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dumb

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English

Etymology

From Old English dumb (silent, mute, unable to speak). Cognate with the Old Norse dumbr. In ordinary spoken English, a phrase like "He is dumb" is interpreted as "He is stupid" rather than "He lacks the power of speech". The latter example, however, is the original sense of the word. The senses of stupid, unintellectual, and pointless were established from influence of the [[w:Template:lang:de language|Template:lang:de]][[Category:Template:lang:de derivations]] word dumm.

Pronunciation

Adjective

dumb (comparative dumber, superlative dumbest)

Positive
dumb

Comparative
dumber

Superlative
dumbest

  1. Unable to speak; lacking power of speech.
    His younger brother was born dumb, and communicated with sign language.
  2. (informal, Template loop detected: Template:context 1) Of or pertaining to something, especially a person, that is extremely stupid.
    You dumb oaf, you can't fix an engine by hitting it with a hammer!
  3. (figuratively) Pointless, foolish, lacking intellectual content or value.
    This is dumb! We're driving in circles! We should have asked for directions an hour ago!
    Harry had the dumb job of moving boxes from one conveyor belt to another.

Synonyms

Translations

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Verb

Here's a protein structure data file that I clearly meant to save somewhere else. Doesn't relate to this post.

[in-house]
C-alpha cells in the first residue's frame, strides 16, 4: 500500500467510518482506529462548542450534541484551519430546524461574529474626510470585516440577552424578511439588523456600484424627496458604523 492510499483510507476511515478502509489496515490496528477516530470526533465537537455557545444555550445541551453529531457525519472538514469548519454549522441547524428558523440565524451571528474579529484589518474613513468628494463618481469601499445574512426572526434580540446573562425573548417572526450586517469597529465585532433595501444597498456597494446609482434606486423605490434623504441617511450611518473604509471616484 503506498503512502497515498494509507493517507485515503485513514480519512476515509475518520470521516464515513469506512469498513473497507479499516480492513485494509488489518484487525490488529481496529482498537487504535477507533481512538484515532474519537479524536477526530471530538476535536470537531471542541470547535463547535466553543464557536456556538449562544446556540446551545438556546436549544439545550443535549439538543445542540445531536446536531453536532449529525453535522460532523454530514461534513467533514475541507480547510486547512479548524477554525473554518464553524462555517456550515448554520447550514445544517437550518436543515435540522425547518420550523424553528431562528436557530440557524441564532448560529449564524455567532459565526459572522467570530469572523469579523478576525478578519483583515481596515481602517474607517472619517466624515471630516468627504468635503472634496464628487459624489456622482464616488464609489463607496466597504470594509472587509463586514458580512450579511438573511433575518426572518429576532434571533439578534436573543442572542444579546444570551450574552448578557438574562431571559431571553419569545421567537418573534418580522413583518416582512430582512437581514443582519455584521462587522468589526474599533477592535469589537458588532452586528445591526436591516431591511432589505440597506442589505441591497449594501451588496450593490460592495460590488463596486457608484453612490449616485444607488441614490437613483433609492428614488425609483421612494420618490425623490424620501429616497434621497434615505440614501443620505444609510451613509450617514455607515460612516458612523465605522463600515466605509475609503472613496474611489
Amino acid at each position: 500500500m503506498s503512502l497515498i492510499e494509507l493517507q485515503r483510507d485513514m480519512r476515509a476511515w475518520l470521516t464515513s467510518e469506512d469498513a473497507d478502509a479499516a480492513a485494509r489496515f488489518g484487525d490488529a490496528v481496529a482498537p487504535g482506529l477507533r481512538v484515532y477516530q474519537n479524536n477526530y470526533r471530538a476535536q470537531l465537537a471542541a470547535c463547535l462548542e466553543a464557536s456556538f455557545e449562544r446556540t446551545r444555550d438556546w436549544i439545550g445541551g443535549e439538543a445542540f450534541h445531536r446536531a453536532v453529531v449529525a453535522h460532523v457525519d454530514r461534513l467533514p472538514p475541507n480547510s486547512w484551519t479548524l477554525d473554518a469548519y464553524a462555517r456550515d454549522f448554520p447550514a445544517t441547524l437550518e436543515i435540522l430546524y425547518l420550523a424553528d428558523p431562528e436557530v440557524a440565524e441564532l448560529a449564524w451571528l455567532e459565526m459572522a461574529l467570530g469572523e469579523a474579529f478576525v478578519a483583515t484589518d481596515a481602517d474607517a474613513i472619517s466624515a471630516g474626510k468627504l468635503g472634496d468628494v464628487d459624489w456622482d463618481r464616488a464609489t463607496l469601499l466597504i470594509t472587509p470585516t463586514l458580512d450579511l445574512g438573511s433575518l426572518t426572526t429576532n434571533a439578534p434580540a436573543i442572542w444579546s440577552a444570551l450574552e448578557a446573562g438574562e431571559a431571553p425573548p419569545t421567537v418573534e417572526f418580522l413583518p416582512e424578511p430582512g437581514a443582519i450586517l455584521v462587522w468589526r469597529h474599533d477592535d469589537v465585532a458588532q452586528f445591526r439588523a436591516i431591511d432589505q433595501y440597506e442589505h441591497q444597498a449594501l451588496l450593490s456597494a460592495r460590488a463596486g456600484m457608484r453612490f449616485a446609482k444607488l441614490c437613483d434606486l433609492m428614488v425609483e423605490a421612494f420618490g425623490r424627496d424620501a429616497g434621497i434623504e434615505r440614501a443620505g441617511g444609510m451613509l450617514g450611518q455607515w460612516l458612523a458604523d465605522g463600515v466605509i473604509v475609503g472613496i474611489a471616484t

Infinitive
to dumb

Third person singular
-

Simple past
-

Past participle
-

Present participle
-

to dumb (third-person singular simple present -, present participle -, simple past and past participle -)
  1. To silence.
    • 1911, Lindsay Swift, William Lloyd Garrison, p. 272,
      The paralysis of the Northern conscience, the dumbing of the Northern voice, were coming to an end.
  2. (transitive) To make stupid.
    • 2003, Angela Calabrese Barton, Teaching Science for Social Justice, p. 124,
      I think she's dumbing us down, so we won't be smarter than her.
  3. (transitive) To represent as stupid.
    • 2004, Stephen Oppenheimer, The Real Eve: Modern Man's Journey Out of Africa, p. 107,
      Bad-mouthing Neanderthals . . . is symptomatic of a need to exclude and even demonize. . . . I suggest that the unproven dumbing of the Neanderthals is an example of the same cultural preconception.
  4. (transitive) To reduce the intellectual demands of.
    • 2002, Deborah Meier, In Schools We Trust: Creating Communities of Learning in an Era of Testing, p. 126,
      The ensuing storm caused the department to lower the bar—amid protests that this was dumbing the test down—so that only 80 percent of urban kids would fail.

Derived terms

Elsewhere on the web

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